Neighbour's envy, Pakistan's rice

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Pakistan, claim some experts, is where basmati originated. Today Pakistan is the other big player in the international basmati trade. Two players and a huge playground - that's the story of basmati. And the two players can develop policies and strategies to maintain their niche. Though, in this high stakes game, the loss of one always transforms into profits for the other. Pakistan in a number of ways scores over India. The volume of exports from both countries is a clear proof that the former has gained a huge stake in the market as compared to India. Reasons vary:

• In Pakistan the landholdings are larger, hence the yields are better;

• The government has a clear focused agenda to export quality basmati;

• Pakistan has developed a strategy to get better access to EU markets than India does.

The thrust on basmati is much more than that in India. "This is an offshoot of the fact that basmati constitutes a sizeable fraction of their total exports. In a clear bid to keep up the quality of their produce, Pakistan has also created a Basmati zoning area," says R S Seshadri, director of United Riceland, a leading exporter of basmati from India. No one is allowed to grow basmati beyond this region. The zoning area covers the region where basmati has been grown traditionally. Besides, the traders are expected to label the variety sold. Such a system does not exist in India.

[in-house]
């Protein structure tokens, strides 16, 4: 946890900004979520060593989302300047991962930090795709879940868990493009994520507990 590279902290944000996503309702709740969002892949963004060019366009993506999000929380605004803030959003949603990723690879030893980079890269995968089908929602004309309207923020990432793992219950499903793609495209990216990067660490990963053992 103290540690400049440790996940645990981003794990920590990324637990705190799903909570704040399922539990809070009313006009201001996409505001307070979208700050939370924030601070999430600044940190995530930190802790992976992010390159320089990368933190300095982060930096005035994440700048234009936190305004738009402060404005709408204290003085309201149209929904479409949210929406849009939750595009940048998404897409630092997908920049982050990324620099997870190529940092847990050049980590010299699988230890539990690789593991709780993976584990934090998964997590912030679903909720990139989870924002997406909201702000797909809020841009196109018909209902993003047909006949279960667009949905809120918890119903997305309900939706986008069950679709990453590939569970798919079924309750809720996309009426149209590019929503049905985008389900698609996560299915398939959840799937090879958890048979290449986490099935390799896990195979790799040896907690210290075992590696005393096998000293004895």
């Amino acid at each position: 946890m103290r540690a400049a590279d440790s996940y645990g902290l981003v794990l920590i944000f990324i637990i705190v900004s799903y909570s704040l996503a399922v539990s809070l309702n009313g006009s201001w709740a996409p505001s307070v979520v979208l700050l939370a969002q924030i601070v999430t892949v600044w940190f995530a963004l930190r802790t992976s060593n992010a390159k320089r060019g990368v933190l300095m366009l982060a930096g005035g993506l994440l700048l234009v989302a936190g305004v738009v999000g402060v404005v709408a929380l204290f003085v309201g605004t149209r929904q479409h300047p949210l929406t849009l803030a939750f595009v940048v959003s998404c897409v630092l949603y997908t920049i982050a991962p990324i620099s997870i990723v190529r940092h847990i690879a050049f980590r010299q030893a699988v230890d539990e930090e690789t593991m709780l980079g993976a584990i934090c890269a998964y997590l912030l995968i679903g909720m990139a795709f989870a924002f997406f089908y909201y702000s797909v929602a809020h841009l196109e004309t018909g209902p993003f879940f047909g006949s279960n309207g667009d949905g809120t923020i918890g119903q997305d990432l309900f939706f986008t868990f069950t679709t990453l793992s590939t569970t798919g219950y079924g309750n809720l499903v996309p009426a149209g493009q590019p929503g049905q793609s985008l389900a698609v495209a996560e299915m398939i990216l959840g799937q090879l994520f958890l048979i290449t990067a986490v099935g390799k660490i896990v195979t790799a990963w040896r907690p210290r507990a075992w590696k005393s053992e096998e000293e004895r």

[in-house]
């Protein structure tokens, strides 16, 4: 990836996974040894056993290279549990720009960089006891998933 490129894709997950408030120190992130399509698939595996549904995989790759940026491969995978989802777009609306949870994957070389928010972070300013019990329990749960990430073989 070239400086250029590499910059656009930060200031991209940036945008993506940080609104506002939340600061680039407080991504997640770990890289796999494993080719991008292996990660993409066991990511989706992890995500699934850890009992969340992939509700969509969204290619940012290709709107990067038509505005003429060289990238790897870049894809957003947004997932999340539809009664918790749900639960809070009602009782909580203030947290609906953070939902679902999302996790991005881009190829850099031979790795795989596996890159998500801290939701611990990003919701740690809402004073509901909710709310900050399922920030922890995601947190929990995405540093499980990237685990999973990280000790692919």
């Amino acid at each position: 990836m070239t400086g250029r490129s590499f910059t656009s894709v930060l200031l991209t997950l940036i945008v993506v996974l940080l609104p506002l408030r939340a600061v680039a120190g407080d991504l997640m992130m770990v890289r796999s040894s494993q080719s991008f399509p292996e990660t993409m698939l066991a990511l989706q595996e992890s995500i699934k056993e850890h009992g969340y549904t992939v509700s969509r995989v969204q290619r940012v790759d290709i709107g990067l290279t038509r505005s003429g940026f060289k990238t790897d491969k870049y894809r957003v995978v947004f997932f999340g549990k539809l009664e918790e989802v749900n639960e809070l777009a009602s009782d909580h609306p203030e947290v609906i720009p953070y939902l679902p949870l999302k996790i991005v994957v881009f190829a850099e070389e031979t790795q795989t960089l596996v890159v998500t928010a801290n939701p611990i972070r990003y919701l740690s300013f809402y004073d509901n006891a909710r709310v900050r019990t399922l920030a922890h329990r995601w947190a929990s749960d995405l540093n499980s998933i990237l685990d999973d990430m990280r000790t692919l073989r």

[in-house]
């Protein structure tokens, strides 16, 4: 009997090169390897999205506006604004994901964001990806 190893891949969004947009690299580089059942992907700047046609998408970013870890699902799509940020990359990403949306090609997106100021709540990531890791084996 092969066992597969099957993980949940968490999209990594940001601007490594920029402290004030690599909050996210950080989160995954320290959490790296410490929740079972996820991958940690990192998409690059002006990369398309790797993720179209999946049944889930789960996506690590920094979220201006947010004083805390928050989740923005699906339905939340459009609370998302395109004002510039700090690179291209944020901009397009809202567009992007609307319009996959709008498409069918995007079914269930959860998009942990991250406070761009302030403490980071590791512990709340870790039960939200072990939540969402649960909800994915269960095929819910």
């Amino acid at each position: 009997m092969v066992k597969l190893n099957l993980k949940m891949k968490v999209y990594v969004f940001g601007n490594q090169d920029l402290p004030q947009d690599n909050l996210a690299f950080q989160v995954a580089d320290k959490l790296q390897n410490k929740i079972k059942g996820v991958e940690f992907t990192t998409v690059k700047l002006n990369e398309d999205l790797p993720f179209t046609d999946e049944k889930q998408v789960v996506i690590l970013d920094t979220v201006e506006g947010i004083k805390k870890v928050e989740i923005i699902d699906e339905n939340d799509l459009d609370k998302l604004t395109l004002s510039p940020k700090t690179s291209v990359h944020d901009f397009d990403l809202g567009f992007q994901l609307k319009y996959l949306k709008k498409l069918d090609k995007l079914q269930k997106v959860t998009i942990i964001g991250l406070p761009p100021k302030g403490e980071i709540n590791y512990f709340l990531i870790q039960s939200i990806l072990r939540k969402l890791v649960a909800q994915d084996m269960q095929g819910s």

At one level, India now needs to work with its competing neighbour. Experts point out, that if the geographical appellation of basmati in India does not accept that regions in Pakistan are traditional basmati regions as well, then India will weaken its defense of the basmati trade. Similarly Pakistan, needs to join forces and agree that basmati is a traditional produce of India. Together, they might survive, divided, the ship, carrying the two countries' exports to gulf and EU, is bound to sink.

Basmati varieties in India and Pakistan
The marked contiguous region falling in Pakistan and India, claim some experts, is the area where basmati has been grown traditionally. But even in this region, the traditional varities are loosing out to high-yield hybrid varieties